Category Archives: Don Quixote

The Weekly Don Quixote

You can’t escape him in Toledo. Nor his potbellied sidekick. It’s hard to believe that he’s merely a figment of the imagination of a bloke who copped it 397 years ago.

I challenge any of you to come up with the name of your very own great grandfather (just one of them will do!), and tell me something – anything! –  about his life.  I bet most of you can’t. Well, I can’t 😉 But a fictional character, who featured several hundred years ago in what literary boffins consider to be ‘the first modern novel’, lives on, conjuring up notions of futile quests, unattainable maidens and images of menacing windmills in every mind in the Western world.

The sign to look out for if you're following Don Quixote's Route

The signpost to look out for if you’re following Don Quixote’s Route

I bump into him at every street corner, in shops, in restaurants; even my dentist’s surgery harbours a wooden carving of him on the shelf below the coat hooks. The reason for his omnipresence in Toledo is that the town lies on the ‘Route of Don Quixote’, where the hapless knight was meant to have jangled along, clad in rusty armour, perched on his rickety steed Rocinante.

So, I thought, a little homage won’t go amiss. I’m going to post an image of him every week, until I run out of photo opps, which, I have a feeling, won’t be happening any time soon.  Because he’s everywhere! … did I mention that…?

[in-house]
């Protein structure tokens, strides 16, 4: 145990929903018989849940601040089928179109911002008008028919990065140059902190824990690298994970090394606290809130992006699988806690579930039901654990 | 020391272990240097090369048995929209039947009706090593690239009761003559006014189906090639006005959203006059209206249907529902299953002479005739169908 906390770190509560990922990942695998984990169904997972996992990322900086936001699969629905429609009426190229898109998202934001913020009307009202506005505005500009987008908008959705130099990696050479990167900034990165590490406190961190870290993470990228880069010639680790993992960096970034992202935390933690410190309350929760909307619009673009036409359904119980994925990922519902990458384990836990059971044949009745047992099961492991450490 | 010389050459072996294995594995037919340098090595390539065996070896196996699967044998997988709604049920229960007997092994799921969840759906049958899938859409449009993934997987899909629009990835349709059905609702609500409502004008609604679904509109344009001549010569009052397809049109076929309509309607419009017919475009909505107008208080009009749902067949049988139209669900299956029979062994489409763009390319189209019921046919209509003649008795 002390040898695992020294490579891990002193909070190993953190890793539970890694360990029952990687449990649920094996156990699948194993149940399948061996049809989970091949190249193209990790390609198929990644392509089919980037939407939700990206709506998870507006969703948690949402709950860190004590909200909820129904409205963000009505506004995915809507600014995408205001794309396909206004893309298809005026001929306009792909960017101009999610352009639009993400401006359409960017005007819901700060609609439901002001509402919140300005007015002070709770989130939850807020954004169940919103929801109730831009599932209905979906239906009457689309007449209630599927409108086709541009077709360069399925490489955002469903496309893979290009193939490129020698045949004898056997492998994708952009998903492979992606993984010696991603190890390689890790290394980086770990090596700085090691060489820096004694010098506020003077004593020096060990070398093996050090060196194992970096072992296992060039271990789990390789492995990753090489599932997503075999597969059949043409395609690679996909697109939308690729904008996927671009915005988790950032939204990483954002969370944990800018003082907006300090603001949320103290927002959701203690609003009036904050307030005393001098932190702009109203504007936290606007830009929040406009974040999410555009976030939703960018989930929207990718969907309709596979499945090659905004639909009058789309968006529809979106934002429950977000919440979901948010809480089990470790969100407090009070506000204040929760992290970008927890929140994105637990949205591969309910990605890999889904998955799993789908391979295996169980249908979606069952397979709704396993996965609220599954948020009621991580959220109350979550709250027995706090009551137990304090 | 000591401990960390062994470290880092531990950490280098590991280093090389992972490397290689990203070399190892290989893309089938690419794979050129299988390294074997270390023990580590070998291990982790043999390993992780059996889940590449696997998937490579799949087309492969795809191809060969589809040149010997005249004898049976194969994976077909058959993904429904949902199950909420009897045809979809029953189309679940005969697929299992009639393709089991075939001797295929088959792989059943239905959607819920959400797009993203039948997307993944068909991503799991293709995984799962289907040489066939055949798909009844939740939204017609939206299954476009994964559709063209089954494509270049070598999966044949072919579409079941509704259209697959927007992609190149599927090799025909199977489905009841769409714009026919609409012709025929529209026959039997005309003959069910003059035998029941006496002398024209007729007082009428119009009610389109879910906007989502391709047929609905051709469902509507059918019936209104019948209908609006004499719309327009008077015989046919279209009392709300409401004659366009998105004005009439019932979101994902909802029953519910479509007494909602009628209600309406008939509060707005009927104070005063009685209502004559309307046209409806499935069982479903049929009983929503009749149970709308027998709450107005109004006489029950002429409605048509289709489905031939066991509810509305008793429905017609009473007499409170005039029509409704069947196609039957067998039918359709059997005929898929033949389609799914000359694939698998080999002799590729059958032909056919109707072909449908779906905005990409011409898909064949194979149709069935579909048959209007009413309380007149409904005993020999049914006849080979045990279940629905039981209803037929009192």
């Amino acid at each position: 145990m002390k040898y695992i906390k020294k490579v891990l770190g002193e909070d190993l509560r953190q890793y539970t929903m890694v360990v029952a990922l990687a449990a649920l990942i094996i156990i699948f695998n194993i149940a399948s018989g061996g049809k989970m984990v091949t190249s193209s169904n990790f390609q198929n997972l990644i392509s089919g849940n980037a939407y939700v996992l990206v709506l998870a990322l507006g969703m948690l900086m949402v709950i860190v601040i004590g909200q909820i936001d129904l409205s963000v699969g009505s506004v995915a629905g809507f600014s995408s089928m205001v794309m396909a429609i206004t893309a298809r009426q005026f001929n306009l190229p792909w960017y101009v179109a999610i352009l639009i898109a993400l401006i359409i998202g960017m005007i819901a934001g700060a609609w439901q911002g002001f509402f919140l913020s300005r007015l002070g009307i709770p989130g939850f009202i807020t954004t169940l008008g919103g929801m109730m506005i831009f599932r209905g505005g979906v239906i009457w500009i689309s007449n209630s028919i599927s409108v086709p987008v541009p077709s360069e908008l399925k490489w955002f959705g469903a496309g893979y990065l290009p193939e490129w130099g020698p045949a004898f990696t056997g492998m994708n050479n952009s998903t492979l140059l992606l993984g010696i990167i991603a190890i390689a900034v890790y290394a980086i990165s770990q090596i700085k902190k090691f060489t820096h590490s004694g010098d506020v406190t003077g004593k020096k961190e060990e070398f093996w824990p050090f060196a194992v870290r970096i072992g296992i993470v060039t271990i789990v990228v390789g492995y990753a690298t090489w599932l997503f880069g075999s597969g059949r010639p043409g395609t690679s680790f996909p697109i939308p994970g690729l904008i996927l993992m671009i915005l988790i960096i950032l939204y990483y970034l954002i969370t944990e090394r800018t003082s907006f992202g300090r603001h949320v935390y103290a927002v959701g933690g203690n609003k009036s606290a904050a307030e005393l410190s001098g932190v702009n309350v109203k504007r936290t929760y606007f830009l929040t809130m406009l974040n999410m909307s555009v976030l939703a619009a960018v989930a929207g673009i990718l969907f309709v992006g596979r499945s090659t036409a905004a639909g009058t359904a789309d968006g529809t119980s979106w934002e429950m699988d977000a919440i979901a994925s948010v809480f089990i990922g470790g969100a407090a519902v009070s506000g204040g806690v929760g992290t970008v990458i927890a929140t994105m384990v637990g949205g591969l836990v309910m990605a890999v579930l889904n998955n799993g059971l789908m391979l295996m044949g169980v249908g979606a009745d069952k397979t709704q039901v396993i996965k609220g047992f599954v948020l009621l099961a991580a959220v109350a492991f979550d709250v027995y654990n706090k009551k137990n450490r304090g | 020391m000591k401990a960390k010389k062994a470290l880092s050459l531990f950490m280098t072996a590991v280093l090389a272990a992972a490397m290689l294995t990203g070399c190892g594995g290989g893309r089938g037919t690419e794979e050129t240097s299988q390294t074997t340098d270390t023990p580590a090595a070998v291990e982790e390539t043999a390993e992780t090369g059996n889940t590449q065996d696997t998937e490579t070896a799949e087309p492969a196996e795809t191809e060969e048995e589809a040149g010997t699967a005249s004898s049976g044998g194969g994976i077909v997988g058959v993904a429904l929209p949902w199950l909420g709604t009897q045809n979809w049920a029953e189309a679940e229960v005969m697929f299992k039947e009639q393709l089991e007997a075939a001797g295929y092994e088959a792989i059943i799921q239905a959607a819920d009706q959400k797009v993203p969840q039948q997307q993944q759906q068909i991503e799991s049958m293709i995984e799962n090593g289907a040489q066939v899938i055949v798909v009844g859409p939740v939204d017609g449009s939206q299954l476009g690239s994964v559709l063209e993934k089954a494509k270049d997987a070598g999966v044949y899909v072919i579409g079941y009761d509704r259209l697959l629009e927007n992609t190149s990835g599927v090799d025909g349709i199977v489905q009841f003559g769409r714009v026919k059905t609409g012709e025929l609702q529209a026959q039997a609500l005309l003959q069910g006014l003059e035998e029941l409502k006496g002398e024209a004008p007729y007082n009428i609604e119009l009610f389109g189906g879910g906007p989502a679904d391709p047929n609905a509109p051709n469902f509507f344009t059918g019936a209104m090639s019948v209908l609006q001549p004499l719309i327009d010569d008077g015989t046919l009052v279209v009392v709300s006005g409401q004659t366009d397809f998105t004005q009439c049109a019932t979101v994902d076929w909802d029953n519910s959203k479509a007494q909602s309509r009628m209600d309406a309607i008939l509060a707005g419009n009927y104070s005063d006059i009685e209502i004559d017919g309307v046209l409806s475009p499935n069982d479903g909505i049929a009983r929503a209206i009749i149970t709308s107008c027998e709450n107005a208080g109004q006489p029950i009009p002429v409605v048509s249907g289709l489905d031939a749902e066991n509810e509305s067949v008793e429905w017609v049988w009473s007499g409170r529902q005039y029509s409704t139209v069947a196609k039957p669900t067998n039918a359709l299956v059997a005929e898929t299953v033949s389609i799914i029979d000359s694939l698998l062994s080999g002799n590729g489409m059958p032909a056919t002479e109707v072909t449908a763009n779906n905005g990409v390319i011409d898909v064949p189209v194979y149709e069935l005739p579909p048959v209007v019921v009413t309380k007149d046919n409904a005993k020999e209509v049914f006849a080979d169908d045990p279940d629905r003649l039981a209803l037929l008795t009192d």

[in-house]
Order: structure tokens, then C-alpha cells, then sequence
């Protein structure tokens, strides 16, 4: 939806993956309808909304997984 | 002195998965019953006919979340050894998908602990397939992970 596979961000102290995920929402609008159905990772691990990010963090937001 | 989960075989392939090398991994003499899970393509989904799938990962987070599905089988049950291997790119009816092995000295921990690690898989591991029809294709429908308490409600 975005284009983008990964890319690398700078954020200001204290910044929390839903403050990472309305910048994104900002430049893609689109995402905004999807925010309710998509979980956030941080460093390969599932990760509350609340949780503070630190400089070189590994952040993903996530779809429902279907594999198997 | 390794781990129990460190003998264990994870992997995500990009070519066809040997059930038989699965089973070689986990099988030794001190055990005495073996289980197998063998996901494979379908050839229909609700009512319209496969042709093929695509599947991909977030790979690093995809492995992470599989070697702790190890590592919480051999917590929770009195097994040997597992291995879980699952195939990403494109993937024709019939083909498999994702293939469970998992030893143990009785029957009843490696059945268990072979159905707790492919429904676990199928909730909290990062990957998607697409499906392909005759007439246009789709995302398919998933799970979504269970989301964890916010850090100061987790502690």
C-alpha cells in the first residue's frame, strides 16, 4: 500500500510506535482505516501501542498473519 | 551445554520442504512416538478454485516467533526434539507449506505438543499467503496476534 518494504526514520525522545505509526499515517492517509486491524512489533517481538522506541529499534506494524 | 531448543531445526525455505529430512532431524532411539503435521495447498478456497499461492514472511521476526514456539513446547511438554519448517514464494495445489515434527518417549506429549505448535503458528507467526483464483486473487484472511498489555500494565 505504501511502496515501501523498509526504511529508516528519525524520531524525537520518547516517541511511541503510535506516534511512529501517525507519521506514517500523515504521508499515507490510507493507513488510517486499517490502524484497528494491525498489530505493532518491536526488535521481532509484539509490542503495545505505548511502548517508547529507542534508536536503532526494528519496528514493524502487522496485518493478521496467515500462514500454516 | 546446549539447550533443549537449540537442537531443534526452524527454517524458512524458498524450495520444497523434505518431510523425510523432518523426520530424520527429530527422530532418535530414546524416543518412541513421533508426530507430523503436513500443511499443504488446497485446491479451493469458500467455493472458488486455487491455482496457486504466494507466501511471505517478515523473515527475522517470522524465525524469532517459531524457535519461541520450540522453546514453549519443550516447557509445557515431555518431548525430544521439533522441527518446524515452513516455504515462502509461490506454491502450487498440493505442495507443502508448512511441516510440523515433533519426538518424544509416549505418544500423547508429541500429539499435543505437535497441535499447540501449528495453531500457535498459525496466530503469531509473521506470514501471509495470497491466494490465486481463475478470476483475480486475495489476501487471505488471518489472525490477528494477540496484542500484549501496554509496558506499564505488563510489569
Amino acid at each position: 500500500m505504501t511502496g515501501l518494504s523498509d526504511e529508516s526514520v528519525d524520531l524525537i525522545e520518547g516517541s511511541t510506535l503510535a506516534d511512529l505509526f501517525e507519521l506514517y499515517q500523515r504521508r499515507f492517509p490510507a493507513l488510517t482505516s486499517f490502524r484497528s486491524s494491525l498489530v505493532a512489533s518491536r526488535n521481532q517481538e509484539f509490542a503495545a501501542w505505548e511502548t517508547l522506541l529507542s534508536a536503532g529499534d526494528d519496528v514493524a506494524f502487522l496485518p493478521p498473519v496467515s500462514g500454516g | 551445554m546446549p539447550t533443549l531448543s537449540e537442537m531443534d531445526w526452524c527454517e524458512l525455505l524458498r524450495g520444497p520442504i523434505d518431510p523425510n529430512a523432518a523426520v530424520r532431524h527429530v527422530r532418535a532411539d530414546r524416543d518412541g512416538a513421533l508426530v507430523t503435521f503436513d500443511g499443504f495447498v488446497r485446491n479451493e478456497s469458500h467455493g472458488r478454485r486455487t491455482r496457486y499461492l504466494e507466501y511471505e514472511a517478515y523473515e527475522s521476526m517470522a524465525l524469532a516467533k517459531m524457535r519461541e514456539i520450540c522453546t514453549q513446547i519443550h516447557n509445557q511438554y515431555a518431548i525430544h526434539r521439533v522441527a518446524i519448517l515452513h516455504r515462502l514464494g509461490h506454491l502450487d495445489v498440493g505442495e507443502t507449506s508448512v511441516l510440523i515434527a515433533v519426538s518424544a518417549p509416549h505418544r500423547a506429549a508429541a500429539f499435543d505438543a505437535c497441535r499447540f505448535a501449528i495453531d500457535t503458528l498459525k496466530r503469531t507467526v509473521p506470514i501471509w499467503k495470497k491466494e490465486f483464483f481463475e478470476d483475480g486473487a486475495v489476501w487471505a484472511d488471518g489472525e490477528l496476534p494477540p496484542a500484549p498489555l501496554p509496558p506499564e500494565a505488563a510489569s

A statue of Miguel De Cervantes, author of "El Ingenioso Hidalgo Don Quijote de la Mancha". Cervantes lived in Toledo, and he died on the very same day as William Shakespeare, 22 April 1616.

A statue of Miguel De Cervantes, author of “El Ingenioso Hidalgo Don Quijote de la Mancha”. Cervantes was born in 1547 in Alcalá de Henares, in what was back then the kingdom of Toledo. He died on 22 April 1616 and was buried a day later, which was the day William Shakespeare died. This prompted UNESCO to declare April 23rd the ‘International Day of The Book’.

So, below I give you this week’s inaugural image of Don Quixote  (or Don Quijote de la Mancha in proper Spanish), gracing a Toledo shop window, proudly holding onto his lance. You may notice that there are also two smaller bronze versions by his feet, and, of course, trusty old Sancho Panza, the farmer he roped in to be his squire. Where would he be without him…?!  (“Panza”, if you’re curious, means “paunch” or “potbelly”.)

Don Quijote Y Sancho Panza

As an aside, and if you think your retinas can take it, go take a look at the worst tourist tat that Toledo has to offer. It’s truly horrific!

And if you’re wondering what the deal is with the swords, I’ll tell you as soon as you click here.